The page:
01 July 1998

The Web: science or 'green ink'?

This month finds Lovelace in a reality-doubting mood again, this time concerning the World Wide Web. By allowing contacts no longer limited by social credentials or geography, the Web agrees with Lovelace’s free-wheeling and curious spirit. Yet it carries new uncertainties. How does one trust who and what one finds?

The problem is not merely personal. Lovelace, misled by the amusing Robokitten picture, assumed April’s “artificial brain” story to be a seasonal hoax. Not so: a Web search revealed the artificial intelligence researcher Dr Hugo de Garis to be very much real. Proof, however, was not straightforward. Unfamiliar with AI hardware, Lovelace was unable to judge the technical credentials on his Japanese home page. Ultimately, she sought evidence of peer review, and took his name on prestigious AI conference lists as conclusive.

Lovelace found the experience depressing. On venturing beyond her own specialism, she had immediately to fall back upon the scientific world’s conventional reliance on restricted social interaction. This system has always seemed to Lovelace inefficient, nepotist and inherently subject to ossification. Nevertheless, it undeniably worked on its own terms; similar monopolies on communication have upheld socio-political hierarchies throughout history.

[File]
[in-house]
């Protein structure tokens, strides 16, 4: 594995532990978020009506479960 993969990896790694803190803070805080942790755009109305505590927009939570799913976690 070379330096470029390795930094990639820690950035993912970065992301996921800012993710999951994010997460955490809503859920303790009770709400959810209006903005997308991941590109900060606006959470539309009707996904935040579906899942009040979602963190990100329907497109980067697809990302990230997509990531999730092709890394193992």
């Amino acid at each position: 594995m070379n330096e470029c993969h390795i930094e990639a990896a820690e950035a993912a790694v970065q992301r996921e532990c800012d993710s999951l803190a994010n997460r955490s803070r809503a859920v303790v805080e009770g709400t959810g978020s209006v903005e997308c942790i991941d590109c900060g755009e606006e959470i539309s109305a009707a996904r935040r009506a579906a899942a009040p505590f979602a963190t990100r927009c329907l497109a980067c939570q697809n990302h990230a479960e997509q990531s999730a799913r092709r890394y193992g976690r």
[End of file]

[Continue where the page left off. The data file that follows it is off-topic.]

It is the modern view to applaud democratisation of access, but when anyone can publish, how do we identify trustworthy material? In the words of Polish scientific visionary Stanislav Lem, "truth can rebel against censorship, but what is to be done when it is drowned in a universal hum of spurious half truths and falsehoods?"

Judging real science is hardly clear-cut. Babbage, after all, took nearly two centuries to be vindicated; but his friend Mr Andrew Crosse, who once dined in Royal Society circles, is now thought a crank. Most checks are provisional. We have to assume that self-published pages may be promotional. We can watch the typography for the electronic equivalent of the rant in green ink, and other critical routines exist. See, for example, Mr Russell Turpin of the University of Texas on characterising quack theories (http://public.logica.com/~stepneys/sf/quack.htm).

While such rules-of-thumb may only echo Lovelace’s prejudices, they can be checked against the reader's common sense. But with medium and message advancing almost daily into the unknown, we cannot always rely on experience. It seems we must evolve novel procedures for validating identity and information, or the Web’s communicative power will always be weakened if we can only trust people we already know.